Dry shampoo has been going strong for the last few years and is expected to retain its popularity in future. A recent industry report suggests that the global dry shampoo market will grow at a CAGR of 6.10% over 2018-2024. We ran a steer to gauge the current UK market, asking our panel whether they buy dry shampoo. The results showed a high level of interest, skewed towards the 18–34 age range.
Consumers buy dry shampoo for different reasons. Understanding consumer motivation could help brands perform better in an increasingly competitive environment. In the last few years hair care experts have been highlighting that daily shampooing could damage hair, which resulted in an increased dry shampoo uptake. Additionally, consumers with eco-friendly mindsets realise that this waterless product supports preserving water. To make the most out of a product launch, brands have to make a decision how to balance such factors in formulation and positioning. We ran a multi-answer steer in an attempt to determine the level of influence of potential benefits that dry shampoo provides:
Time scarcity seems to be the leading factor, with almost 45% of consumers selecting ‘saves time’ as a top benefit. Busy lifestyles have indeed justified the trend, as dry shampoo application only takes a few minutes as opposed to a full hair washing and styling session. Dry shampoo has evolved over the last few years, with newer formulas also containing styling ingredients that add volume, thickness, and texture. As a result, 17% of UK consumer see dry shampoo as a hair styling agent, an added functionality that could potentially allow for premiumisation.
Long lasting scent is important to another 17% of consumers, with men slightly less interested in this benefit. Diversifying scents is a relatively straightforward approach to dry shampoo NPD, therefore we decided to explore what scents are currently on the market and whether they make a difference for consumers. We ran a multi-answer steer to determine which scent types, from a choice of 10, are currently favoured by consumers:
Nearly 38% of consumers expect a ‘clean’ scent from dry shampoo, and nearly 29% are attracted to ‘fresh’, which suggests that functionality, rather than scent, matters most. Consumers want their hair to look and feel clean and fresh after dry shampoo application. Beyond this, ‘tropical (e.g. coconut)’ attracted a substantial subset of consumers, which is a fragrance associated with beach and summer, potentially inspiring seasonal innovation.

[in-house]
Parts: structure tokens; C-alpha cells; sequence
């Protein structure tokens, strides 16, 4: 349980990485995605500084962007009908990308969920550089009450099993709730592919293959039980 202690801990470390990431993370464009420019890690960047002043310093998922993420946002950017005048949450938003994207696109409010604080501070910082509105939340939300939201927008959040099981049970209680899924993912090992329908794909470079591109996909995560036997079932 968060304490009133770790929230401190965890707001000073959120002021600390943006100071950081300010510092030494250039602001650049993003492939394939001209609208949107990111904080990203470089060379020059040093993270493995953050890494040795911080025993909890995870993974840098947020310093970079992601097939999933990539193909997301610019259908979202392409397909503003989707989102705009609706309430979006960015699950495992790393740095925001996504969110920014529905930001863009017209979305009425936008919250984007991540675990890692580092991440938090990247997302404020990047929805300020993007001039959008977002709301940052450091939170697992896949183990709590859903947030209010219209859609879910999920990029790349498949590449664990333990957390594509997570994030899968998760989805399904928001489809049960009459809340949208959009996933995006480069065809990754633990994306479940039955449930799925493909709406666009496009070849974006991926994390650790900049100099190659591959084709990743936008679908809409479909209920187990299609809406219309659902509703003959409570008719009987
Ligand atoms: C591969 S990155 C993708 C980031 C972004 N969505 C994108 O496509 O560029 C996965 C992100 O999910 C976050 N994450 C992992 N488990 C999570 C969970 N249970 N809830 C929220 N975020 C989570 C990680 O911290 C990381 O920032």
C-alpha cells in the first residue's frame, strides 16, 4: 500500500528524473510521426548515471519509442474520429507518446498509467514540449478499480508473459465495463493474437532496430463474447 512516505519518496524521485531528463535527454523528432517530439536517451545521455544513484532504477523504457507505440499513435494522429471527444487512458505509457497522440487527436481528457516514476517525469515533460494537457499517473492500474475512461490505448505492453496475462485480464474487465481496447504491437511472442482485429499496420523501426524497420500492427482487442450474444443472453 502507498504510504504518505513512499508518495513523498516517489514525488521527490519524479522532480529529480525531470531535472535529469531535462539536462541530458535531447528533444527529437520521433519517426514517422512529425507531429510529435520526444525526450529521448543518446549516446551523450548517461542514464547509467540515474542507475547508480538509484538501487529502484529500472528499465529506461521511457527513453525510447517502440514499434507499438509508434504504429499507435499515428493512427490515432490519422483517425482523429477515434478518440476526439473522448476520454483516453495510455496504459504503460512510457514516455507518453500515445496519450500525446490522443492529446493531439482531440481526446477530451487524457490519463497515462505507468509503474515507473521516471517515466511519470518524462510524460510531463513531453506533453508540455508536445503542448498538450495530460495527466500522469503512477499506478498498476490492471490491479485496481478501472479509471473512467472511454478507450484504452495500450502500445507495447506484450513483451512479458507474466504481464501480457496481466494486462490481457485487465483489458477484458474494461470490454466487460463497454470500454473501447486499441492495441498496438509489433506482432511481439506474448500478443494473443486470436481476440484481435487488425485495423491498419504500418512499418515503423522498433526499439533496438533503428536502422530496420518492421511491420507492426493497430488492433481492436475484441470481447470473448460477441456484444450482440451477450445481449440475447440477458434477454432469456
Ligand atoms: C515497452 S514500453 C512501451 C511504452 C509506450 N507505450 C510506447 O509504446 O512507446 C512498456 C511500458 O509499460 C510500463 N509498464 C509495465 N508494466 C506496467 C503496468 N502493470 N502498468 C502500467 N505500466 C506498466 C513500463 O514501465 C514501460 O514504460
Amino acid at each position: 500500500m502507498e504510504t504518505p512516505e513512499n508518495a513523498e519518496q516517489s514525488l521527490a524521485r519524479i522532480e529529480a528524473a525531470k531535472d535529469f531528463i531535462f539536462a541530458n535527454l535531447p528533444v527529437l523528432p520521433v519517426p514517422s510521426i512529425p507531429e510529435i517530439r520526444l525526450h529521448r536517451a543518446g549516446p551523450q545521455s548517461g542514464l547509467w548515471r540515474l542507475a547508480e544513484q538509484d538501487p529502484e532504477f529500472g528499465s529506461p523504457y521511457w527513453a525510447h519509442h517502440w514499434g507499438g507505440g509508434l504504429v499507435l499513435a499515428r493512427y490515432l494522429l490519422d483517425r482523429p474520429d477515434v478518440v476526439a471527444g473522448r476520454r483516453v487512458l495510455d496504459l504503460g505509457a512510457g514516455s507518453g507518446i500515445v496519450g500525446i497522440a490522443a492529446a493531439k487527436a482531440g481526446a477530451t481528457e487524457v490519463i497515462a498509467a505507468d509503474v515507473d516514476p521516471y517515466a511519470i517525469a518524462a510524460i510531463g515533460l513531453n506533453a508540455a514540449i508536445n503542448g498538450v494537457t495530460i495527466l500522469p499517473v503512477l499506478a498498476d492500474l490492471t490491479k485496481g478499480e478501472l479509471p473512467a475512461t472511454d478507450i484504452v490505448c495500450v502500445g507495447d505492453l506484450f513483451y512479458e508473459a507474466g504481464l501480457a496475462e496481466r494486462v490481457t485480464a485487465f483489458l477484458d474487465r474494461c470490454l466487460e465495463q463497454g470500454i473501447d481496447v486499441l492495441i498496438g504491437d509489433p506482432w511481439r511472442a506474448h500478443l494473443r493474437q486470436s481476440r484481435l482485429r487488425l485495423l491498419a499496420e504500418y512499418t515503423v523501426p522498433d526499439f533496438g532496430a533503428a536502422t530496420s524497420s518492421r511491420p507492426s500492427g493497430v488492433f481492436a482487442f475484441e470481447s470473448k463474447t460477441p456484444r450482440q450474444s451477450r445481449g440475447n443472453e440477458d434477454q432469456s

Standard shampoo choices are usually influenced by hair type. In order to determine whether dry shampoo choices reflect this, we selected eight hair type references, seen on existing dry shampoo products, and tested buying intention for each in a multi-answer steer:
‘All hair types’ was the only claim attracting over 30% of consumers, which shows that the one-size-fits-all approach is still relevant in dry shampoo. However, the fact that ‘volume enhancing’, ‘smoothing’ and ‘coloured hair’ have managed to score over 20% each, suggesting that the segment is moving towards more specificity. These three claims proved to be sought after mostly by women, each scoring roughly 10 percentage points more with female consumers than male consumers.
Finally, we ran a multi-option steer to figure out how likely consumers are to buy dry shampoo in view of its format – spray, powder, gel or paste:
The spray format has been most widespread and likely to remain most popular in future, as almost 80% of consumers would currently buy into it. ‘Powder’ is also established, being the original and simplest form of dry shampoo. Gel and paste are novel forms of dry shampoo, which consumers are less familiar with. Interestingly, male consumers are more inclined to buy gel and paste by 4-5 percentage points when compared to women. This is likely due to a resemblance of these products to popular male styling cosmetics, such as hair gel and hair paste.
Dry shampoo is an established trend in personal care, with strong staying power. The market is currently saturated with plenty of options, offering various benefits. While innovation is possible in several aspects, it is recommended that decisions are made in line with a product’s target group of consumers. Women increasingly require functionalities that match their hair type, while some men are attracted to dry shampoos with styling properties and innovative formats. Figuring out how to position new products best could help brands not only sell more, but also market at higher prices.